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Kawasaki Vulcan 2000 Cruiser vs BMW R1200GS

The R1200GS and Vulcan 2000 LT

During a recent trip to Botswana we had the opportunity to take our newly acquired BMW GS through its paces and thought it appropriate, to share our views concerning the two totally different beasts with our Biker friends, who may not have had the privilege to experience the two types for themselves.

When comparing the specifications, it becomes clear that these are very different designs, and as it pans out, optimised for very different ride experiences.

The Cruiser has a low revving high torque engine whilst the GS has a high compression and revving engine. The GS is much lighter with smaller wheels and uses a drive shaft to the rear wheel.

Ride comparison

On a smooth tarred road the Cruiser cannot be beaten for both rider and pillion comfort. The rider is protected from wind gusts by the large windscreen and the sheer weight of the bike makes it very insensitive to wind and movement of the pillion. The large and wide seats with foot plates make long distance riding a pleasure.

In contrast the GS seating position is totally different for both the rider and pillion with narrow seats and foot pegs. The small windscreen only buffers the rider from in-line wind and any gusts or winds from the side are fully felt and absorbed by the rider and pillion upper bodies. The relative light weight of the GS also makes it much more sensitive to wind and movement of the pillion and thus more taxing for extended time in the saddle.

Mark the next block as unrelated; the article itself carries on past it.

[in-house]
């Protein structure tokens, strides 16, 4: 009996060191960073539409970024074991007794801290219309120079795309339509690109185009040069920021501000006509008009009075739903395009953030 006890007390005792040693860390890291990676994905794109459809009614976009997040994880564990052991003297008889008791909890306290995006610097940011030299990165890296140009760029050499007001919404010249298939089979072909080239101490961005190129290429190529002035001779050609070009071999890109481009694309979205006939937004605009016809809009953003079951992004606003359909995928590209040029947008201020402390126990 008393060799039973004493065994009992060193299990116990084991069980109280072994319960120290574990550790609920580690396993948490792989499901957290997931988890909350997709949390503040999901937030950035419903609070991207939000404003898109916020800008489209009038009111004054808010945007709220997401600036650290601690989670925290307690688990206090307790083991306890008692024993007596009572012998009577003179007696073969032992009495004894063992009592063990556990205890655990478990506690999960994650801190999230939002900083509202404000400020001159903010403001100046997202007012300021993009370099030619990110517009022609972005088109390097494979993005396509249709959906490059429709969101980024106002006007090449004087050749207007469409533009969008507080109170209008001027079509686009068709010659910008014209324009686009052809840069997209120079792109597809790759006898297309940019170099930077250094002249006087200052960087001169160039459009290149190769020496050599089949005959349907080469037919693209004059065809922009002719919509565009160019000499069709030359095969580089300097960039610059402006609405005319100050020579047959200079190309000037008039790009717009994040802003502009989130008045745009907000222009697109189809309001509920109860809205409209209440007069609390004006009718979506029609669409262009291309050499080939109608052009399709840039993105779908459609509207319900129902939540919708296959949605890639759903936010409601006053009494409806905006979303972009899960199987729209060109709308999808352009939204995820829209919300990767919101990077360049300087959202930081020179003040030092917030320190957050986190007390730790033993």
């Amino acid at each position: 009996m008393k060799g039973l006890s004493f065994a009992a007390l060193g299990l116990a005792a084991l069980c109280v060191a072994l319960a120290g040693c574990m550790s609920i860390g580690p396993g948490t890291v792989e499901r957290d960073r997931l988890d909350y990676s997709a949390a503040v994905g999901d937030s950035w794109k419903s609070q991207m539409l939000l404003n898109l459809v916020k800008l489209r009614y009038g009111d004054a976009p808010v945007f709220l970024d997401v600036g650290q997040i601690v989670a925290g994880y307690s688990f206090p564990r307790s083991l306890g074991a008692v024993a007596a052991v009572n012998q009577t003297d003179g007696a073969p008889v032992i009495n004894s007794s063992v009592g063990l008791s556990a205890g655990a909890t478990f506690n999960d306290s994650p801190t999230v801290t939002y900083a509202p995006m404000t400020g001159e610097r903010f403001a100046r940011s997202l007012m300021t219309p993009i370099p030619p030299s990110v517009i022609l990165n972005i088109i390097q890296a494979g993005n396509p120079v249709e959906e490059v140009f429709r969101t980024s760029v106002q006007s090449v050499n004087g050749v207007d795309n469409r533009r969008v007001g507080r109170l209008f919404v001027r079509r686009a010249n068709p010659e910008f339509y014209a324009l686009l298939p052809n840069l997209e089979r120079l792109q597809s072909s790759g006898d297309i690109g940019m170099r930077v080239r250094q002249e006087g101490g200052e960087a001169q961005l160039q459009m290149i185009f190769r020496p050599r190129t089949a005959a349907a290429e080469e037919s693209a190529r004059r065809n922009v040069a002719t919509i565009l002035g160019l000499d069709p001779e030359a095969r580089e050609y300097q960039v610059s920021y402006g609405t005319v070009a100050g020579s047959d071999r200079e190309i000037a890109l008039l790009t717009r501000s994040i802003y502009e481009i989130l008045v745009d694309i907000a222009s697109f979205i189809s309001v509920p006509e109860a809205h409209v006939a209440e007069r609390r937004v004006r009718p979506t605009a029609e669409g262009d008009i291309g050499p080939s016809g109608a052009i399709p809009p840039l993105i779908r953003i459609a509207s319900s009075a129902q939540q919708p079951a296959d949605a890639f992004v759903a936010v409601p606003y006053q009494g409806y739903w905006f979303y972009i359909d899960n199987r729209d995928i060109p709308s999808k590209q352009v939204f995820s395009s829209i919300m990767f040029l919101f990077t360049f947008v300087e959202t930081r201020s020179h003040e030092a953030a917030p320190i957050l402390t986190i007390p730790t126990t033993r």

The GS however comes to its own when the road is no longer smooth (repaired pot holes etc.) when the suspension setting to “Comfort” dampens out any road bumps. The cruiser suspension was not designed for this type of surface and the rider feels every bump transmitted through to the handle bars.

The cruiser handles long sweeping turns in passes very well, but cannot be compared to the immaculate road handling of the GS when set to “Sports” mode.

The cruiser is very happy plodding along at 110 km/h and the general vibration levels increase drastically above 130 km/h. In contrast the GS cruises like a dream up to 180 km/h when fully laden and the high speed stability is something to be experienced. Engine and wind noise is also a lot less on the GS.

Although the cruiser has 200 Nm of torque available to pass traffic ahead, the lighter GS does this without having to gear down and provides better fuel economy.

The cruiser has two side panniers and a rear carrier to fit a custom baggage bag providing ample space for about a weeks’ worth of clean clothes. The GS has custom top-and side boxes which can be expanded in size and is easy to remove with even more luggage space than the cruiser.

The cruiser is a real hand-full when riding in town, mainly due to the weight, whereas the GS is a pleasure riding in- between the traffic.

When it comes to dirt roads, the cruiser is a definite no-no as she is not happy riding on any dirt road, no matter how smooth. With specific off-road suspension settings, the GS handles dirt roads very well with one exception……as long as there is no SAND! (We have realised that GS stands for GEEN SAND).

Vulcan view from rider position

GS rider view – sand on the right should be avoided!

GS side and top boxes

Vulcan side and top panniers

In conclusion

In our opinion the GS is a very versatile and capable motorcycle for a multiple of road surfaces but does not quite match up to the ride comfort of the cruiser on specifically long distance smooth tar road rides. We are however very fortunate to have two wonderful bikes to choose from when planning our rides.

Safe riding!

Philip and Marietjie VOG 354

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